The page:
• Clothes driers are also not common here. Very few rentals include a dryer so the only option is to hang your clothes. I initially thought I wouldn’t be able to survive without one but now that we have gone without, it really doesn’t seem too bad (although if you have a family that may be a different story). Sunny days with a light breeze are the best days for laundry now 🙂
  • A towel dryer is an essential part of every New Zealand bathroom. Without it, it is near impossible for your bath towels to dry (at least in the winter anyways) so look for that in the bathroom.
  • New Zealand’s homes are no where near the standard of Canada when it comes to insulation and windows. Double glazing has JUST started to be installed in homes and central heating is very rare. Homes here have doors sectioning off every room as they are designed to ‘heat by room’ with an electric heater or heat pump. It hadn’t been bad at all until winter finally set in. I still can’t get used to waking up to a FREEZING cold house in the morning – sometimes I swear it’s colder inside than out! PACK LOTS OF SWEATERS!

Once you’ve got your place sorted, setting up electricity and internet is fairly straight forward. If you opted for a mobile contract with one of the telcos like Vodafone or Spark, they can bundle your internet package for a reduced price. Despite people constantly complaining how bad the internet is in New Zealand, we’ve never really had any issues with it and our standard 80GB per month plan with Vodafone at $60/month has been sufficient. Sometimes Skype gets bogged down after you’re on it for a while but most of the time it’s ok.

With regards to electricity, the previous tenant in our place recommended we get our power setup through Powershop. A small online power company that launched a few years ago offers you visibility into your usage, power costs and special deals through their interactive mobile app and website. You can buy power bundles throughout the month as special deals come up, or if you don’t care to pay attention to deals, they will just charge the standard power rate each month. It has been a great way for us to better manage our electricity usage as power here is about 3x what we paid in Canada! Depending on the year, prices vary anywhere from $0.19/unit to $0.32/unit NZD, so for us, that equates to about ~$60/month in summer and $120-$160/month  in winter as we have the heaters running to keep us warm 🙂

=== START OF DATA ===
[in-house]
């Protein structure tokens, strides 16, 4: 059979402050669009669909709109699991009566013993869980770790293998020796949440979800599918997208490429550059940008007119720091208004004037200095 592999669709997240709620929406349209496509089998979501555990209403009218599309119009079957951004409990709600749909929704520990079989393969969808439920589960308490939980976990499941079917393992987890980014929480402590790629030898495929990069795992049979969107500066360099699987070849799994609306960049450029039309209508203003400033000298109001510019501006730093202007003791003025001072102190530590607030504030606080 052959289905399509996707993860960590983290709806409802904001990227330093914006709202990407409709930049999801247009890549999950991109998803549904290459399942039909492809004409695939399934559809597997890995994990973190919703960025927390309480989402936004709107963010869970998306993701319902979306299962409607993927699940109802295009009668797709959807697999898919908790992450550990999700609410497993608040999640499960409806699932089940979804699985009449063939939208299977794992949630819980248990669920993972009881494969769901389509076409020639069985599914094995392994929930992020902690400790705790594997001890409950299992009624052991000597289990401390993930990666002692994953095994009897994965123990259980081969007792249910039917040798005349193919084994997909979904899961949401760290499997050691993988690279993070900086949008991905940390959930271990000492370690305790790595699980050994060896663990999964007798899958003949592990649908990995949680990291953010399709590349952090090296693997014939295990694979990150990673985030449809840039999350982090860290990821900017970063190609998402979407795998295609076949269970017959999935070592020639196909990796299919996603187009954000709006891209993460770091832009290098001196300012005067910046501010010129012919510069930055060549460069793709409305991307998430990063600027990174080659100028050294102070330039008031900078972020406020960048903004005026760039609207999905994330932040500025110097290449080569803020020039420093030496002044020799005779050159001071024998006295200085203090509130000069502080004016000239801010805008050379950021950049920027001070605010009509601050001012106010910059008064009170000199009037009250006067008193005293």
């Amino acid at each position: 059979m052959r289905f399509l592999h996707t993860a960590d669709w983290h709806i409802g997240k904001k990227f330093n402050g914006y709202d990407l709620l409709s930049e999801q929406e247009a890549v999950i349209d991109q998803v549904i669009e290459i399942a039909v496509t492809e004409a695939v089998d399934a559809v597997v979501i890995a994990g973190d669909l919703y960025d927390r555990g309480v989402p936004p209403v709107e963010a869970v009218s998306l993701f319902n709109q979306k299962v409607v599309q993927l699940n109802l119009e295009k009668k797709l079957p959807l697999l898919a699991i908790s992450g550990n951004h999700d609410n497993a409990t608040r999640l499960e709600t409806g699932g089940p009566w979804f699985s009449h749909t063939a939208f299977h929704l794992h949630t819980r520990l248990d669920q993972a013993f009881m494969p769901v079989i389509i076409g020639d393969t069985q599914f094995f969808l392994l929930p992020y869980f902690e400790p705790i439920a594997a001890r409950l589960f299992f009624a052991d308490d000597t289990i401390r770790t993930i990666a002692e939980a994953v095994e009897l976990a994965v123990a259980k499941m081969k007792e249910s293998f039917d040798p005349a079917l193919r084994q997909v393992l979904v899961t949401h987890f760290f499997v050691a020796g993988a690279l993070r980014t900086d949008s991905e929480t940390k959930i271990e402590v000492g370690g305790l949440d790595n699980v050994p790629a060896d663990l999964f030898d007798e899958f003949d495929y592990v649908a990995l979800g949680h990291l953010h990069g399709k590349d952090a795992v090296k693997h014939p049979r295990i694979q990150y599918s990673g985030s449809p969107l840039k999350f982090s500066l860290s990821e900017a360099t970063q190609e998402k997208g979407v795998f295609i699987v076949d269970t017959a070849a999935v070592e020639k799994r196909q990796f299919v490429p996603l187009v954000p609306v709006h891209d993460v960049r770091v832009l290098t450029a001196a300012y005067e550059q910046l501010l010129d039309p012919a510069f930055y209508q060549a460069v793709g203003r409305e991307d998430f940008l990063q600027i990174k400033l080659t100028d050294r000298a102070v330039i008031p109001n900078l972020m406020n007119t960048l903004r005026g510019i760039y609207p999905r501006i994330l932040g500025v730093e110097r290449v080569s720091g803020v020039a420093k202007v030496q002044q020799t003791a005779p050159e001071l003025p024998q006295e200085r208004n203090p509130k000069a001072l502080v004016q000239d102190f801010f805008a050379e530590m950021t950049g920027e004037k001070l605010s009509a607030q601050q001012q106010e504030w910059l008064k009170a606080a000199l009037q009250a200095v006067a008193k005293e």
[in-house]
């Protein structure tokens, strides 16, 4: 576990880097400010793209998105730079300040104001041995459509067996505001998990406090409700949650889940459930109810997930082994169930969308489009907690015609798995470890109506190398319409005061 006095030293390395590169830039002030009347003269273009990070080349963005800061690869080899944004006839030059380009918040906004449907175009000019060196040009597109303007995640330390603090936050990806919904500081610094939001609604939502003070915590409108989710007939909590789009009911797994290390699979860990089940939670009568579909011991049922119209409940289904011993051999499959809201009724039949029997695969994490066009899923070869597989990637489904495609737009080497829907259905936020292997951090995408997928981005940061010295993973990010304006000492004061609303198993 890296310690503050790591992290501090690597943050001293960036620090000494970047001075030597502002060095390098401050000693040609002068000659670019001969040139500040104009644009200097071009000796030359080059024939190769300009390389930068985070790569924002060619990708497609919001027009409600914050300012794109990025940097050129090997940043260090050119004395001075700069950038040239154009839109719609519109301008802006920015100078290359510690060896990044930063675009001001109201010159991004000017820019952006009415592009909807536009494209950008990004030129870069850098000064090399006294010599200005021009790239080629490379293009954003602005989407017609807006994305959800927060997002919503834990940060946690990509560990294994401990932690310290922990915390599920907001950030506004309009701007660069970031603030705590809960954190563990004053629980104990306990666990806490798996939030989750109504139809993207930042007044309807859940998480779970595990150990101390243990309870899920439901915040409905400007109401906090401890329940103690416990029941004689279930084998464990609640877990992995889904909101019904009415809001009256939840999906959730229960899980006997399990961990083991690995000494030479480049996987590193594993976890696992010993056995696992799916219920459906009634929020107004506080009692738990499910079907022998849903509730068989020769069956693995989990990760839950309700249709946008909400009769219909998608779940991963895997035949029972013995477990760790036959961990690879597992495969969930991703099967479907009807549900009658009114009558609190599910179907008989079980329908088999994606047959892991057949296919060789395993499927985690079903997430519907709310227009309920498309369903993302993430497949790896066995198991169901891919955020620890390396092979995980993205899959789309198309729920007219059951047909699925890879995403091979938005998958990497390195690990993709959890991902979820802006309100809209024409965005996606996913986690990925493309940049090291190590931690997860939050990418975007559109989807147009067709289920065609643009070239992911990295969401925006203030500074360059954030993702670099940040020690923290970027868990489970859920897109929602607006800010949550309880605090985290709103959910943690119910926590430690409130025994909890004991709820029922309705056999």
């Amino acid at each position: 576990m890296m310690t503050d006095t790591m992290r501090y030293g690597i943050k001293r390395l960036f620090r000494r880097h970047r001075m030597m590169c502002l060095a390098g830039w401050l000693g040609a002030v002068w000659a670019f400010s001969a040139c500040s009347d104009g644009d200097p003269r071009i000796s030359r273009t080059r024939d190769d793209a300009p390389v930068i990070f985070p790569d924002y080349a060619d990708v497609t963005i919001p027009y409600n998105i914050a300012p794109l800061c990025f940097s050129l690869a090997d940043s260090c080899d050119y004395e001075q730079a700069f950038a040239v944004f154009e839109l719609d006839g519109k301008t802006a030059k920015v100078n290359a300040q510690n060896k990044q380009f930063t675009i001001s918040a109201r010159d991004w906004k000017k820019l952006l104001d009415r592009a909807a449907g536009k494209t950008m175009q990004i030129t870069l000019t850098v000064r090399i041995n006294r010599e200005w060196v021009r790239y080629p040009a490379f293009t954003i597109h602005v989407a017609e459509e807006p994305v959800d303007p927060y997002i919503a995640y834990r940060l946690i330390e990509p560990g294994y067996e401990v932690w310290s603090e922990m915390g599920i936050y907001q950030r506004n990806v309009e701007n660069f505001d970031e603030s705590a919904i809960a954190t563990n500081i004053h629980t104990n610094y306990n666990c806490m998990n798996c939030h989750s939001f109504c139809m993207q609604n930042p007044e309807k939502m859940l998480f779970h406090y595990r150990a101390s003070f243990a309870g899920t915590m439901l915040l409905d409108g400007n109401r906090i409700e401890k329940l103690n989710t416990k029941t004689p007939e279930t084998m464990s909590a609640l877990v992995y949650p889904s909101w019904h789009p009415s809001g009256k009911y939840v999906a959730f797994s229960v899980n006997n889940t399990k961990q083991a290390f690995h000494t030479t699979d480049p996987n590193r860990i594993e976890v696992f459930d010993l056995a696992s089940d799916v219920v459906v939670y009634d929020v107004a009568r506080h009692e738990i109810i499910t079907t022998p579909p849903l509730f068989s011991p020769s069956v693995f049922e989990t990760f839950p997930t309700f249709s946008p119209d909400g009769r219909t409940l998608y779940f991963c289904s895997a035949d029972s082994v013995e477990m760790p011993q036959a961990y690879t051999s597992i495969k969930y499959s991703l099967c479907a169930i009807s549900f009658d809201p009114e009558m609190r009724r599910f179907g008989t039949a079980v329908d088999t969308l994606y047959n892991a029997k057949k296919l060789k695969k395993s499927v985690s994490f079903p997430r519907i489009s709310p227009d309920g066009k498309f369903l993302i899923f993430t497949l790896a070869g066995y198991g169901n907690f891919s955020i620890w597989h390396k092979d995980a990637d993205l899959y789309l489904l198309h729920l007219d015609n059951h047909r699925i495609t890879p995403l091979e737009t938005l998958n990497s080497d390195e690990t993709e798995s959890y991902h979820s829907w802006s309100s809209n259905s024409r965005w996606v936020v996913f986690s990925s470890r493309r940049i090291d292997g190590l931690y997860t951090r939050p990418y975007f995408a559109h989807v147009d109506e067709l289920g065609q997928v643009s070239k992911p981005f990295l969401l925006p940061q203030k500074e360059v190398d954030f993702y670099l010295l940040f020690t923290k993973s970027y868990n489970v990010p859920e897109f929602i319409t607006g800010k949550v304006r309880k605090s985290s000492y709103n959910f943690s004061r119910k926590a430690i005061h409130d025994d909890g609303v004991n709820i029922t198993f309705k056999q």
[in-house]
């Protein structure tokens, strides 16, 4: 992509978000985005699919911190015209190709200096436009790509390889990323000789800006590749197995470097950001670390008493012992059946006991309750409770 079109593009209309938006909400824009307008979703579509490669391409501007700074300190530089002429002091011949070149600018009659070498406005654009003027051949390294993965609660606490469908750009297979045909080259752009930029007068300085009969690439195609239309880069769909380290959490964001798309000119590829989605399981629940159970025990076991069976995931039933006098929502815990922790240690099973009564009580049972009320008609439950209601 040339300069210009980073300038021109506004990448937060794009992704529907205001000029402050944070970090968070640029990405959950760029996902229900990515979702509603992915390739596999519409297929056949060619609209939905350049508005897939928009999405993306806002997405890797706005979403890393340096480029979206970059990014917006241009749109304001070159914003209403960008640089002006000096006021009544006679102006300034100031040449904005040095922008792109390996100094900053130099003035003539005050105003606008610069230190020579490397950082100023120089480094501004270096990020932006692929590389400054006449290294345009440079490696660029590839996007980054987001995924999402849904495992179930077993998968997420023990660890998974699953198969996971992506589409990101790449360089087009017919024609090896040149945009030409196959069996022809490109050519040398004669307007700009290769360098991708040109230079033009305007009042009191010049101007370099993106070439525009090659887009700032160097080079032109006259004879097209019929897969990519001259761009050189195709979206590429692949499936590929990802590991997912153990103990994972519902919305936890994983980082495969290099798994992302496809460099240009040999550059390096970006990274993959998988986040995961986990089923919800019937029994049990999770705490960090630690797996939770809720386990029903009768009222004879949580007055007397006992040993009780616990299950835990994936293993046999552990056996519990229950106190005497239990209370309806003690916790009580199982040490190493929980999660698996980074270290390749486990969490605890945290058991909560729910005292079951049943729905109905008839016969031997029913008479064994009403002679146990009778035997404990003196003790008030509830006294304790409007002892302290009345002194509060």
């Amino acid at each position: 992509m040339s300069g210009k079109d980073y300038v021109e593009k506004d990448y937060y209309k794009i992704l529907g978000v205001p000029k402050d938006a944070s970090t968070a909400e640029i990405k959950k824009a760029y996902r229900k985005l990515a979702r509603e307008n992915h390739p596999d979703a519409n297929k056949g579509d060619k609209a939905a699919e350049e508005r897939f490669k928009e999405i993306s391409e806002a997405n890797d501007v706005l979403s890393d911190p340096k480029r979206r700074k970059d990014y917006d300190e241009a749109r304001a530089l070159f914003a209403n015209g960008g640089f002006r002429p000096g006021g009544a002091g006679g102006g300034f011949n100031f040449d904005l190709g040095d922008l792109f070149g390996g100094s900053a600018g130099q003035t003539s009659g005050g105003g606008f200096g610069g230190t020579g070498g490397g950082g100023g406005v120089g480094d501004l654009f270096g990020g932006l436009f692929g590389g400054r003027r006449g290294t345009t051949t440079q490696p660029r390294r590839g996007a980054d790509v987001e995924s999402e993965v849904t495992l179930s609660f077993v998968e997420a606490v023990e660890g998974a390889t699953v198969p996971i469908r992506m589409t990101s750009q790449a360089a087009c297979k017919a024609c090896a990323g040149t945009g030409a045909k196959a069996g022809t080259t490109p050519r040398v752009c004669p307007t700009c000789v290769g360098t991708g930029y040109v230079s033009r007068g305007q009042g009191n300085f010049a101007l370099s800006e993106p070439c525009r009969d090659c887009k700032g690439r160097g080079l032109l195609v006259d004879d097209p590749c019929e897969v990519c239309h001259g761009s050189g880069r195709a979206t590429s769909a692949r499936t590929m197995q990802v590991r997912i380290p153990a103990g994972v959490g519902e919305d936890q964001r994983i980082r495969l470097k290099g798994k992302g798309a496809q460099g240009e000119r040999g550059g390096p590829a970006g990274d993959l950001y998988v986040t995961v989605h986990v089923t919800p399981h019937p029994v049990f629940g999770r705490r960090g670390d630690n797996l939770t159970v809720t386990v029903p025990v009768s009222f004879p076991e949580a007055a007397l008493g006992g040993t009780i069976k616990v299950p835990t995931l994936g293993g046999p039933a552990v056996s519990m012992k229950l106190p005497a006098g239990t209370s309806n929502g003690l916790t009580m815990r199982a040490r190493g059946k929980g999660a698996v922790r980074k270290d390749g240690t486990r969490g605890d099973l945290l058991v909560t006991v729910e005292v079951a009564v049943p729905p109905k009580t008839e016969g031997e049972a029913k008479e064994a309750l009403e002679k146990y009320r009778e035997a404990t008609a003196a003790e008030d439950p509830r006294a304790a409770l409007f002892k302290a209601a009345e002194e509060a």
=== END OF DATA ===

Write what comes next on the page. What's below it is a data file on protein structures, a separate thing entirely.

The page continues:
We furnished our apartment mostly with used items we bought on TradeMe. Similar to Kijiji back home, it’s a combination of regular sales and auctions (like ebay). We purchased our furniture, kitchen appliances and bicycles off TradeMe to get us setup.

The Warehouse will also be your best friend.  It’s a discount department store (like Walmart) where you can buy all your household needs. For a list of a number of popular shopping stores and the ‘North American equivalent’, check out our Brand Translator blog (NOTE: A lot of stores close by 5pm so it can be a challenge getting errands done on weekdays). It took us a while to figure out where we could buy everything we needed as NONE of the stores here are familiar. New Zealand has a great ‘buy local’ culture so most of the brands are locally owned and operated in New Zealand.


As we mentioned in Part 1, if you weren’t able to secure a job before you arrive, be sure to setup some coffee dates with recruiters in your industry when you arrive. One thing you will need to setup before you start working is an IRD number from Inland Revenue. The application process depends on whether you’re an individual or a company, but if you’re just an individual you will need to fill out an IRD595 form and bring the original and a photocopy of your Passport and Drivers License to one of the local AA Driver Licensing Agents or New Zealand Postshops. Once the agent validates your original documents, you will leave the form and photocopies with the agent and your application will be processed and mailed to you within a few weeks. More details can be found here.

Travel before you Work

I can’t recommend enough that you take some time to explore New Zealand before you start work. It’s always scary to forgo income, but it’s a decision we are so glad we made. It gave us an opportunity to really get to know the country and take advantage of the precious time off as it is so much harder to do once you’re settled into a job. Although you WILL NOT be able to do it all, I suggest getting a taste of the North and South Island – it will help you plan your vacations later on and build a list of what you want to go back to see! Our list just keeps growing and growing as we meet more people and learn more about more ‘hidden gems’ around the country.

Check out our Interactive Travel map for some tips on things to do both when you arrive and for future vacations!